Carl Grossmann

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Carl Friedrich Wilhelm Großmann (born  December 13, 1863 in Neuruppin ; †  July 5, 1922 in Berlin ) was a serial killer who was caught red-handed and later confessed to two other murders. The estimated number of murders committed by Großmann is higher: between 23 other unsolved murders and 100 disappeared people in the Berlin area. He is considered the serial killer with probably the most victims in Germany, who was not convicted for these acts.


Carl Großmann was one of eight children of the rag collector Großmann in Neuruppin . From 1876 he was an apprentice in the butchery Ferdinand Kliefoth. His bloodthirsty thoughts and statements even frightened his brother Franz. In 1879 he was dismissed for having sexually approached Kliefoth's wife.

From 1880 to 1895 he lived in Berlin, 60 km away. His first job was the butcher's Naujocks near Alexanderplatz. He later traveled through southern Germany as a beggar, peddler and petty criminal. He made himself punishable several times, u. a. for trespassing, assault and sexual offenses, and served several prison terms. He was last sentenced to 15 years in prison on October 4, 1899 in Bayreuth for crimes of morality . He had sexually abused a ten and four year old girl in one day. The four-year-old later died as a result of the crime. Released from prison, Großmann returned to Berlin in 1913, where he finally moved into a kitchen-cum-living room in Lange Straße 88/89.

Großmann often approached his victims ( prostitutes and women traveling alone) in the area around Andreasplatz and invited them to his home. In the post-war period of World War I there was high unemployment. He offered homeless women to work in his household as "housekeeper".

The area around the Schlesischer Bahnhof in the Friedrichshain district was considered one of the poorest and most wicked and had a high crime rate. In the years 1918 to 1921, body parts of women were repeatedly found in the Engel basin and in the Luisenstadt Canal , which the police were able to assign to a total of 23 victims.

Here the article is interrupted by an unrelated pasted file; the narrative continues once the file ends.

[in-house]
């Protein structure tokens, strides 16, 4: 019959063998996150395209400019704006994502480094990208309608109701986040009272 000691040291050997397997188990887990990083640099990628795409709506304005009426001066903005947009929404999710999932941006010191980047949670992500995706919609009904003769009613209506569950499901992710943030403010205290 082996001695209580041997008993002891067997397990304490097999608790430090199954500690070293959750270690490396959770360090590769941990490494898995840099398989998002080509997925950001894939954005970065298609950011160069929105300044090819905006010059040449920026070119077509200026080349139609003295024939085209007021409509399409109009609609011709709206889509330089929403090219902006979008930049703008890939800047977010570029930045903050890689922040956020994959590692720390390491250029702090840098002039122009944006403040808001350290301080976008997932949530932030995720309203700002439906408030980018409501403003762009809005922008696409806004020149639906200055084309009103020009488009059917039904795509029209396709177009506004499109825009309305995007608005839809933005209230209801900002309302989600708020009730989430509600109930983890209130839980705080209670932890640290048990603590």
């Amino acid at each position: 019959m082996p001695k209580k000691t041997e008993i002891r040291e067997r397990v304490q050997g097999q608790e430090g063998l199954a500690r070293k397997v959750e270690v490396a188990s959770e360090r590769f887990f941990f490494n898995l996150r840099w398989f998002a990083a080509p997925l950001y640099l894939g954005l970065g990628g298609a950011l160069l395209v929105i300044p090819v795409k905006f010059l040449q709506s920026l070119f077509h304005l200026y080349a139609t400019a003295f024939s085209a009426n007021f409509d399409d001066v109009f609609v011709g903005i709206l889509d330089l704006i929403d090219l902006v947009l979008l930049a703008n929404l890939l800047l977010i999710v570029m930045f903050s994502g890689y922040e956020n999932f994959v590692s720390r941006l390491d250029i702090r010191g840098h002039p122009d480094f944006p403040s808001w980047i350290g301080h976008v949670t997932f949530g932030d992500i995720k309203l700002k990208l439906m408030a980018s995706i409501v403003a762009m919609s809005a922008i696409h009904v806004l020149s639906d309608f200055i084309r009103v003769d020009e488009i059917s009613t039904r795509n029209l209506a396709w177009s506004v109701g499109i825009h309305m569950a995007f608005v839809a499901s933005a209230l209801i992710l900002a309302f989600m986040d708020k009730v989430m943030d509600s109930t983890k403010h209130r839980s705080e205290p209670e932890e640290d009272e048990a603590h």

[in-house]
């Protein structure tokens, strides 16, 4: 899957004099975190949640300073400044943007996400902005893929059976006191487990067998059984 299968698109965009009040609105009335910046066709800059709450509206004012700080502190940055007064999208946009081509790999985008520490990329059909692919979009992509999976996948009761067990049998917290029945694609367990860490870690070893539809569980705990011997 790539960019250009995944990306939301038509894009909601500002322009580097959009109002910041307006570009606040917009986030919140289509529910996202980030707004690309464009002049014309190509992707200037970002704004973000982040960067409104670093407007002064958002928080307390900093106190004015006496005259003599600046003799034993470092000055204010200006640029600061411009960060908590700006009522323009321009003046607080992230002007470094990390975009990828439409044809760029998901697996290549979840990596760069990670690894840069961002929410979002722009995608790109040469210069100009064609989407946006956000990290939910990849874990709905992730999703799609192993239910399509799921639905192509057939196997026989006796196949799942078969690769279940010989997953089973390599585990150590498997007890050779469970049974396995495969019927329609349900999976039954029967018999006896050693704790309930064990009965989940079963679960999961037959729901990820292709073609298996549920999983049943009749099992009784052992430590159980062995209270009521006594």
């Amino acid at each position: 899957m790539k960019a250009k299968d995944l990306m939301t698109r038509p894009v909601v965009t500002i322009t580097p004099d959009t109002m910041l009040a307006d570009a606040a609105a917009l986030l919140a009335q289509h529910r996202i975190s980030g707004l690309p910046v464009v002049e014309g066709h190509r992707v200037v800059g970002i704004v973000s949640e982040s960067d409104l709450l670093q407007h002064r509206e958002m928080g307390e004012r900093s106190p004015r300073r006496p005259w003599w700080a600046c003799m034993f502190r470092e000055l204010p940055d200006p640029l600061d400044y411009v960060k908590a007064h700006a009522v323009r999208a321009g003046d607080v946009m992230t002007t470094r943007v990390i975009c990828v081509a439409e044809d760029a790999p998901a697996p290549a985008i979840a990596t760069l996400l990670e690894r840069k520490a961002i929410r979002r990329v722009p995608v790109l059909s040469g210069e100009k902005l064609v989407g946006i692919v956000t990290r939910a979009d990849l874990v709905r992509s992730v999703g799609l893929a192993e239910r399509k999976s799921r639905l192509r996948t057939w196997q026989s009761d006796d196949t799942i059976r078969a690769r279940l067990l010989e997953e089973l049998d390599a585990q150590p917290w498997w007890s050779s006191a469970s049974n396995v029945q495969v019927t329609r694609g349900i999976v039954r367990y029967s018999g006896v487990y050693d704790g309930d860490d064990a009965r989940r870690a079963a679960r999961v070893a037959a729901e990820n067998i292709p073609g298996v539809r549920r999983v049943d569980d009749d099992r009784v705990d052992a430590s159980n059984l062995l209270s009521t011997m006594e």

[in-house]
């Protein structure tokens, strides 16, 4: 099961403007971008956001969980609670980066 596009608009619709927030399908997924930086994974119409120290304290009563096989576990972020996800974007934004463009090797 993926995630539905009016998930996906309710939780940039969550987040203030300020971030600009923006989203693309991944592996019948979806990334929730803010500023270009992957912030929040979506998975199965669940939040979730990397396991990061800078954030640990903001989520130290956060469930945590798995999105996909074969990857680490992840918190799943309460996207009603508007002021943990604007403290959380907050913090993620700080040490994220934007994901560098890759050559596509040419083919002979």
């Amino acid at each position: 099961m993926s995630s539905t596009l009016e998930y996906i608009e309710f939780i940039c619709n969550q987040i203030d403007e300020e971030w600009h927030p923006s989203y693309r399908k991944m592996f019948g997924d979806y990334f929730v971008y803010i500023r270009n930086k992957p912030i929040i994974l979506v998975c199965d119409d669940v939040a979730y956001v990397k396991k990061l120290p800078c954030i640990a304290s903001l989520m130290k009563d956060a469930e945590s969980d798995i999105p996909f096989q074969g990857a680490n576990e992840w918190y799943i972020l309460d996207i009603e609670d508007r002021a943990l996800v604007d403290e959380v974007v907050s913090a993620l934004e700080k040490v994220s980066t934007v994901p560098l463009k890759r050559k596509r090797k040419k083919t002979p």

On August 21, 1921, the police caught Großmann red-handed next to his last victim Marie Nitsche in his house. Neighbors heard screams and called the officers. They knocked on the door and finally broke it open. They prevented Großmann from committing suicide. Investigators found charred remains of human hands in his kitchen stove. Grossmann confessed to only three murders in the later interrogations. It is believed he could have been responsible for the disappearance of around 100 girls. That summer, the Berlin criminal police were alarmed by the body finds in the Luisenstadt Canal. In the vicinity of Großmann's apartment, between the Schilling Bridge and the Engelbecken, parts of female bodies had been found almost every day since May.

There are conjectures according to which Großmann processed his victims into sausage and canned meat, since he owned a sausage stand at the Silesian train station. It is also speculated that he ate parts of his victims himself. However, these assumptions could never be proven.

The 58-year-old Grossmann killed himself in his cell on July 5, 1922, before the main hearing, which was led by examining magistrate Walter Böhmert , among others . He had twisted a rope out of his bedding and hung himself on a nail on his cell door.

“Anyone who followed the trial against Großmann had the impression that the three accused cases were only a fraction of the lust murders of which Großmann was actually guilty. The trial ended with the suicide of the accused on the morning of July 5. "

- Arthur Kronfeld , Sexology Journal, August 1922


  • Horst Bosetzky : The beast from the Silesian train station . Documentary novel from the 1920s. Jaron-Verlag, Berlin 2004, ISBN 3-89773-078-2 .
  • Matthias Blazek : Carl Großmann and Friedrich Schumann. Two serial killers in the twenties . ibidem-Verlag, Stuttgart 2009, ISBN 978-3-8382-0027-9 .
  • Peter Haining: Cannibal Killers. Murderers who kill and eat their victims . Magpie Books, London 2005, ISBN 1-84529-792-X , Chapter: “The Bread And Butter Brides” .
  • Maria Tatar: lust murder. Sexual Murder in Weimar Germany . Princeton University Press, Princeton NJ et al. 1995, ISBN 0-691-04338-8 .

Web links

Commons : Carl Großmann  - Collection of images, videos and audio files

Individual evidence

  1. ^ Horst Bosetzky: The beast from the Silesian station. In: Berliner Kurier . March 24, 2004, accessed August 14, 2015 .
  2. Serial killer: The girl catcher from Berlin - News Panorama - WELT ONLINE . April 6, 2008. Retrieved June 13, 2010.
  3. erichs-kriminalarchiv . August 21, 1921. Archived from the original on November 21, 2009. Info: The archive link was inserted automatically and has not yet been checked. Please check the original and archive link according to the instructions and then remove this notice. Retrieved June 13, 2010. @1@ 2Template: Webachiv / IABot /
  4. s. Anne-Kathrin Kompisch: libertine - werewolf - devil. (PDF; 1.5 MB) Media images of serial killers in the German mass press 1918-1945. Diss. Univ. Hamburg 2008 and Sace Elder Murder Scenes: Normality, Deviance, and Criminal Violence in Weimar Berlin Univ. of Michigan 2010, Chap. 3 The Carl Großman Sexual Murder Case